I am newly diagnosed with ms was diagnosed in November. When diagnosed the only symptoms I had were feelings ( numbness, burning, itching, spiders crawling onme ) But now I have tremors :-/ I am really not happy about these at all. They make me rock like one of those mentally ill people from girl interrupted and my hands shake dreadfully. Some days worse than others but it nearly always happens and the more I try to stop it the worse it gets.
How do people manage when their symptoms become more visual? I'm extremely vain and can't stand the thought of people noticing there is something clearly wrong. :-( I literally do nothing to draw attention to myself ever and can't stand people noticing me at the best of times. I'm not shy I'm very confident just extremely vain. Don't get me wrong I don't for a second think I'm anything special and certainly don't have my head up my own arse it's just I like to look normal and am really struggling with the thought that I would appear anything other than that. People notice I'm dropping things and my hands shake dreadfully, especially lighting a cigarette or trying to text someone.
The whole thing that bothers me is having the disabled ticket. I don't want people to know I don't work properly and in this short space of time it's becoming a not so much invisible ilness for me and it's literally making me turn grey by the second!
What do you's do? How do you cope with the not so invisible parts of this?
Sorry for ranting and appearing to be completely stuck up and like one of those barbie dolls that flick their hair every 2seconds, i swear I'm not I just don't know how else to explain it :-/
Hi I'm new to the forum. I'm wondering if there is anyone of the younger generation out there that has ms. I'm 17 and have had ms for 3 years now and I've never come across with anyone my age and I'd love to be able to talk to someone that can relate
I have PPMS and for some reason I only get Gabapentine, I would be interested to hear about other treatments available (Scotland) and I have read very good reports on ocrelizumab (spelling) is it available on the NHS?
I read this recently and thought it describes MS in a really good way. If you owned a home and one day you noticed the kitchen light didn’t come on as quickly as normal, or would periodically flicker but, then one day it came on and was fine. Then two days later you noticed the living room light didn’t come on when you flipped the switch the first time, but after several attempts it seemed fine. Then the kitchen light didn’t work again, and the door bell didn’t always work. Over a period of time you notice that all the electrical outlets seemed “hinky” and not quite right. After several months or years you realize that all things electrical in your home just weren’t working the way they were when you first moved in or had the house built.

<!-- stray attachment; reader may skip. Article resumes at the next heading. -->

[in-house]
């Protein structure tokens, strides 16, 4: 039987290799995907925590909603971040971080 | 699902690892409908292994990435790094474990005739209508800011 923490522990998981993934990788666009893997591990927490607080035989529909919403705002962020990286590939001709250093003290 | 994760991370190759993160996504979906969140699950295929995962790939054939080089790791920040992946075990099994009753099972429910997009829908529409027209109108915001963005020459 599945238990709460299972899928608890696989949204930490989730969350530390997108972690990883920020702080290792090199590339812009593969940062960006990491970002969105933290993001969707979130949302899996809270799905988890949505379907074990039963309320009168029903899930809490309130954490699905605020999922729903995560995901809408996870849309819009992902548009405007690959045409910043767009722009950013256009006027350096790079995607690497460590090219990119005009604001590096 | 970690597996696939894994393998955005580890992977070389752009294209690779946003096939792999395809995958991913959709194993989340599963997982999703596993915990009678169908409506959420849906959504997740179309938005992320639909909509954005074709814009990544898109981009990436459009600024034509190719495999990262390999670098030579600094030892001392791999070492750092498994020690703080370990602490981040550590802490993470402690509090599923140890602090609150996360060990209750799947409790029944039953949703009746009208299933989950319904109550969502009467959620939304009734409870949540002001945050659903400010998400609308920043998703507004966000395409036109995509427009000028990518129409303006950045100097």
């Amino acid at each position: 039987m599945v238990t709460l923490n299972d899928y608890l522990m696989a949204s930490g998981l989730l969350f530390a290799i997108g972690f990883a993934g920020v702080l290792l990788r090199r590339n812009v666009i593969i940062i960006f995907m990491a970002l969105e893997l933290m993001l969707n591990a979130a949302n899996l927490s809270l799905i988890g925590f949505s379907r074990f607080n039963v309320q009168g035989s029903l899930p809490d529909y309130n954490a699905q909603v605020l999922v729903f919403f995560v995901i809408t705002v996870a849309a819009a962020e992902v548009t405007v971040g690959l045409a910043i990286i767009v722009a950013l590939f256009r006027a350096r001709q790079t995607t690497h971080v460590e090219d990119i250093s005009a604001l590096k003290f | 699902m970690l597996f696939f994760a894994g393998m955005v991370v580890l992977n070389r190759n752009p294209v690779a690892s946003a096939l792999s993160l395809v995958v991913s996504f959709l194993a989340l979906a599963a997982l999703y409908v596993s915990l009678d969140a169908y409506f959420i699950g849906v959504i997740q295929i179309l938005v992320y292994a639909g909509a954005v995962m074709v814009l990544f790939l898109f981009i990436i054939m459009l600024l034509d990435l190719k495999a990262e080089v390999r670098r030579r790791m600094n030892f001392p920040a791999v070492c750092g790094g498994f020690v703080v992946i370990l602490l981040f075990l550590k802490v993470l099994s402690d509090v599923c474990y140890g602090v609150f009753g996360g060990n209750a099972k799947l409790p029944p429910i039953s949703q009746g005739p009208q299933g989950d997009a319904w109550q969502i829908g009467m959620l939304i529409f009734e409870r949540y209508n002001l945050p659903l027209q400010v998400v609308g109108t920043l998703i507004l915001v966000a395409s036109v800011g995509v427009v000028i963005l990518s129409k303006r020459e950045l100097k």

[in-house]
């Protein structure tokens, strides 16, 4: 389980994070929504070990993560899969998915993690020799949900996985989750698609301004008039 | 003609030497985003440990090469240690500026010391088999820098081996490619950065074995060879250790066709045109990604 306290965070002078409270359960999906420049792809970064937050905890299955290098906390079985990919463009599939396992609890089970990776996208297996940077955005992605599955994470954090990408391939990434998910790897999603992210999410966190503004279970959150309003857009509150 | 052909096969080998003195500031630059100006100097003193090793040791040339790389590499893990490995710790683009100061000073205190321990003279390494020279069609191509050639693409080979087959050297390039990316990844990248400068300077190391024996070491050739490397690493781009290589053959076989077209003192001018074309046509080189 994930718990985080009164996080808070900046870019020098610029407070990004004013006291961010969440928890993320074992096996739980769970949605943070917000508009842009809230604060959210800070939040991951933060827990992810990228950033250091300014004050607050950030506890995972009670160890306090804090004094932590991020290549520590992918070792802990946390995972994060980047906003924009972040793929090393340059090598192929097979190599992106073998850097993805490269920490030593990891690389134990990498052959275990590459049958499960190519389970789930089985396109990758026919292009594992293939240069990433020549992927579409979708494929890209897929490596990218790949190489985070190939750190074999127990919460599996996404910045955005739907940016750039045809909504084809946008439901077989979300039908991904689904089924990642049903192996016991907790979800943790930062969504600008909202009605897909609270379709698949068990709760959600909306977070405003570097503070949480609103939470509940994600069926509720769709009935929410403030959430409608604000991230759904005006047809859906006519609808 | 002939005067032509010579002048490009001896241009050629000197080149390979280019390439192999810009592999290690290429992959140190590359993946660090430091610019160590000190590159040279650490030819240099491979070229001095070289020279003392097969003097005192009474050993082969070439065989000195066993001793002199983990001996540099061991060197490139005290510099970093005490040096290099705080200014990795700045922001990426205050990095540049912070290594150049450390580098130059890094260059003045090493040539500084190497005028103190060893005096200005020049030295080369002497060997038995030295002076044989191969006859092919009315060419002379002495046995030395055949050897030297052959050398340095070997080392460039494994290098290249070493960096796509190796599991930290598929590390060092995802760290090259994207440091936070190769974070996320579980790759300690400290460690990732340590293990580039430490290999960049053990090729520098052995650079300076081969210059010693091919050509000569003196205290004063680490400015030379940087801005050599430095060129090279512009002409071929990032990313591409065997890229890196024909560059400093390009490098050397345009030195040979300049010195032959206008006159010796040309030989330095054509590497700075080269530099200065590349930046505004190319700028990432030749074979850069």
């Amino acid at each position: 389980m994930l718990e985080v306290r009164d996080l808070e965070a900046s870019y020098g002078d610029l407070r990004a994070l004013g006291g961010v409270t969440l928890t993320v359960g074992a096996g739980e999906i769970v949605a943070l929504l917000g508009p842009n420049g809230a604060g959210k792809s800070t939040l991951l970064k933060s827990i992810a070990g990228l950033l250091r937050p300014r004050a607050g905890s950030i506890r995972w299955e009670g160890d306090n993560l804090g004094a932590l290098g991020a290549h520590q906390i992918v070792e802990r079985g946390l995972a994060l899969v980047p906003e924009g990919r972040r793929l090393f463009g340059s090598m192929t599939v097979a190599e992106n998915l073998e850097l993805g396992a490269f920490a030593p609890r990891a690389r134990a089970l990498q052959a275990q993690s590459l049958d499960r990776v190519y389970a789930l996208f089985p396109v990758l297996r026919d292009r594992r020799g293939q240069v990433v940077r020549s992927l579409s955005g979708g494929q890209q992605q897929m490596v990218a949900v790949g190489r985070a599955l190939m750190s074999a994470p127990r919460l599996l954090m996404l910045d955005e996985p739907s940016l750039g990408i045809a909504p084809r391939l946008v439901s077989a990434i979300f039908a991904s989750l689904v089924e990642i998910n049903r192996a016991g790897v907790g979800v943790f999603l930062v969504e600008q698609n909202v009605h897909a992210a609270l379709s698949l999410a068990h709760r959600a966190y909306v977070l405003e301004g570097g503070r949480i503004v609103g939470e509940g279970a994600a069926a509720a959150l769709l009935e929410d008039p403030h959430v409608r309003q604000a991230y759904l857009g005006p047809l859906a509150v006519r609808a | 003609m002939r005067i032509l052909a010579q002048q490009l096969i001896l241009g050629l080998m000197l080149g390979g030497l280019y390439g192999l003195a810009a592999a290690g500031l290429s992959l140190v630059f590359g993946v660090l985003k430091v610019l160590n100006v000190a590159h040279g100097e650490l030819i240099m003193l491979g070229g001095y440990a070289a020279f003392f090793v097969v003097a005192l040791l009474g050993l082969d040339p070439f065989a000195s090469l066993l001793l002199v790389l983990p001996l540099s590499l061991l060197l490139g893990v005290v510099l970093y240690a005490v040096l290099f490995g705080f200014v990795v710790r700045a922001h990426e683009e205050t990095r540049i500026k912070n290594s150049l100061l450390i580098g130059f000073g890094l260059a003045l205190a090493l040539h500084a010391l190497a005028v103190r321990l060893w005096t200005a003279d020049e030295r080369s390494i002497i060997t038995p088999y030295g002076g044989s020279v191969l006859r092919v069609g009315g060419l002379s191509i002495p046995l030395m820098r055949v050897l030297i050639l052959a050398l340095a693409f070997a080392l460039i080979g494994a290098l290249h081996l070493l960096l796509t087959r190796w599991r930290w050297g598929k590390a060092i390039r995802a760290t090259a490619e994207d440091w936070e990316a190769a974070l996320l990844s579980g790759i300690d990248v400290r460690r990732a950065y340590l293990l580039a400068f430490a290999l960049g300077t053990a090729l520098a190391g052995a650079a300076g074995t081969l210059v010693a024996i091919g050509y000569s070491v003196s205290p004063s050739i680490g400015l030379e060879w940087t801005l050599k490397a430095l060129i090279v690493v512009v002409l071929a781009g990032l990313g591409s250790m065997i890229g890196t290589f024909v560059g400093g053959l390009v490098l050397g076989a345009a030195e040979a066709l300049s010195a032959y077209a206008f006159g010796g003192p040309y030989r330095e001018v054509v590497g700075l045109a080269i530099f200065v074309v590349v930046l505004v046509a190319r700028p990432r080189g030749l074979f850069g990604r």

So finally you call an electrician and he discovers that mice have gotten in you your walls and chewed at all the wiring; little bites here and there. Some wires were completely bitten through leading to this or that outlet to be completely useless. Other wires just had little bites leading to intermittent usage, sometimes they work and sometimes they don’t. And other wires were not affected at all.
So you call an exterminator and he gets rid of the mice and then you have the electrician rewire your home and everything is good and working again.
With MS the house is your body and the electrical wires are the nerves that go from your brain to the various parts of your body and the mice are your immune system.
There are drugs that can help stop the immune system from attacking the nerves and causing MORE damage, but whatever damage is done, you have to learn to live with. There is no way to rewire the system.
We have to have patience for people living with MS, because they are never quite sure when the outlets (arms, legs, eyes, ears etc) are going to work properly and when they are not. Imagine for a moment living in a house and never knowing for sure which electrical outlets worked and which did not. Imagine having the television quit or get messed up in the middle of your favorite show, or all the lights flicker or go out for no apparent reason. Imagine the frustration of knowing there is no cure, no rewiring, and no way of knowing when things will work properly and when they will not. Imagine the house looks fine, perfectly normal. Every individual outlet functions perfectly on its own and if there were a way to rewire them they would be perfectly normal. But there is no way to rewire them and they are stuck living in this home, their bodies, with all the broken wires, hoping and praying that no further damage will be done
I have just found this forum. It seems great.
I have MS and was diagnosed in 2005. At the moment it's really starting to get me down.
By the way where is the spell checker.
Confidence is something I lost long ago.
Founded in 2004, MS People UK is a community website and discussion forum by and for people with Multiple Sclerosis as well as for friends, families, supporters and those interested in this disabling condition.
If you’re newly diagnosed or want to ask about possible first symptoms, or if you’ve had Relapse Remit, Secondary or Primary Progressive MS for some time, a welcoming group of fellow MS sufferers is here to chat with you about MS symptoms, diagnosis and treatments.
The atmosphere is friendly whilst being compassionate, supportive and caring. Members also post about a variety of subjects not related to MS, as well as share jokes, talk about their hobbies, have fun, and more.
The MS People Forum is not responsible for advice or information supplied by members. We suggest you seek medical advice before trying anything.